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The Daily Wildcat

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The Daily Wildcat

The Daily Wildcat


    Column: Smoking still more dangerous than eating bacon

    Twitter exploded last week as vegetarians everywhere rejoiced at the World Health Organization’s announcement that processed meats joined tobacco smoking and asbestos in their list of possible carcinogens.

    Headlines like “Bad Day For Bacon: Processed Meats Cause Cancer” and hashtags like #smugvegetarian were all over social media as the news spread like wildfire.

    People across the world threw out their bacon strips, tossed their sausage links and stocked their fridges with healthy options like broccoli, strawberries and apples.

    But wait — according to that same list of carcinogens, broccoli, strawberries and apples could all give you cancer; they contain acetaldehyde, a known human carcinogen.

    Let’s take a step back. If we are to believe the headlines written in response to the announcement, we should never even look at a bacon strip; heaven forbid we eat one and doom ourselves to the fate of a cancerous colon.

    This is obviously untrue. Plenty of humans have enjoyed bacon in their lifetimes without getting colorectal cancer.

    But if we are to believe the claims made in response to the WHO announcement, shouldn’t we be able to eat a two-pound slab of bacon every week and not worry about the long-term effects on our bodies? After all, such scientific findings are meaningless if everything from aloe vera to tobacco to oranges is listed as a potential carcinogen.

    The underlying problem here is that the media and users of social media sensationalize every scientific finding they get their hands on. A headline that should read “WHO Recommends Limiting Consumption Of Processed Meat To Decrease Risk Of Cancer” becomes “WHO Announces That If You Eat Bacon You Will Get Colorectal Cancer And You Will Die.”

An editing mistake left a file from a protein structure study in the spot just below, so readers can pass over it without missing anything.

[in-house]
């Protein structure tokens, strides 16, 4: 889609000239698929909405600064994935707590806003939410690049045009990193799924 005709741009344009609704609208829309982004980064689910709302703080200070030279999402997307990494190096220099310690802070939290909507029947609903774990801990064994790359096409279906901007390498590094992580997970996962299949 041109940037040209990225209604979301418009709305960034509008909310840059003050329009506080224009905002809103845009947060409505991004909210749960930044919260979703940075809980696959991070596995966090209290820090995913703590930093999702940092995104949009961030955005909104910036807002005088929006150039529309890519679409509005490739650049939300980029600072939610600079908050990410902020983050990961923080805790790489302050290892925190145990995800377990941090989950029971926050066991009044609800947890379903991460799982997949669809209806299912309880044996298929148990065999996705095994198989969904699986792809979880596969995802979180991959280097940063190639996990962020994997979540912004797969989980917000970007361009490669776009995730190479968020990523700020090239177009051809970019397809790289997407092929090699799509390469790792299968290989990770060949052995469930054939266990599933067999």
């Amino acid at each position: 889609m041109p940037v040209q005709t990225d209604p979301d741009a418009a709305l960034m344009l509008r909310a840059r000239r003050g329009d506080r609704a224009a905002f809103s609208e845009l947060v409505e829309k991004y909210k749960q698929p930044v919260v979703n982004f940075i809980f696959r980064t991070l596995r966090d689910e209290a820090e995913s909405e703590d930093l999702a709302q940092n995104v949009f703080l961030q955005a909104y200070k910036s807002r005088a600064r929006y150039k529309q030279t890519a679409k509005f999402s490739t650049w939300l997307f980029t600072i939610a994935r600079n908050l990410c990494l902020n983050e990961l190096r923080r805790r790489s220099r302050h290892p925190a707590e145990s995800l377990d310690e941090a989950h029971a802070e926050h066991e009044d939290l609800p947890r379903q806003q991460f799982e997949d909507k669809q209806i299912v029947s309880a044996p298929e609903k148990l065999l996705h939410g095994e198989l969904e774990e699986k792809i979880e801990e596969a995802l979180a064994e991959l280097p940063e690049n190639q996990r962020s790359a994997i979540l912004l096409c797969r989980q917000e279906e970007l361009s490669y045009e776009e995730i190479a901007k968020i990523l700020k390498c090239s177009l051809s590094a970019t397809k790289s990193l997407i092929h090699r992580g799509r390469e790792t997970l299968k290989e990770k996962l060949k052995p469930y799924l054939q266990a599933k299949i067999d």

A tweet that should read “Wow, turns out eating processed meats can increase your risk of cancer. Thought I’d let my non-vegetarian friends know!” becomes “HAVE FUN WITH YOUR CANCER YOU MEAT-EATING HEATHENS #smugvegetarian.”

    Scientific findings such as those announced by the WHO last week are meant to improve people’s health. They provide the data and information necessary to make decisions about how to live a healthy, productive life.

    But when we allow divisive Internet content to skew the truth behind the science, no one knows what to do. Following sensationalized headlines means taking drastic action and changing your lifestyle in a way the original study would have never intended. Following the non-believers and ignoring science means the possibility of setting aside sound science that could help you live healthier and longer.

    What we need is a better understanding of scientific findings from both the media and users of social media. Before claiming that some official organization has declared that some common item is a cause of every problem in your life, check your sources.

    Read the original study, not the sensationalized version that appeared on your news feed. Learn about how your life might be affected and decide if it’s time to make a change. And for heaven’s sake — eat some bacon.

    It probably won’t kill you.

    Follow Graham Place on Twitter

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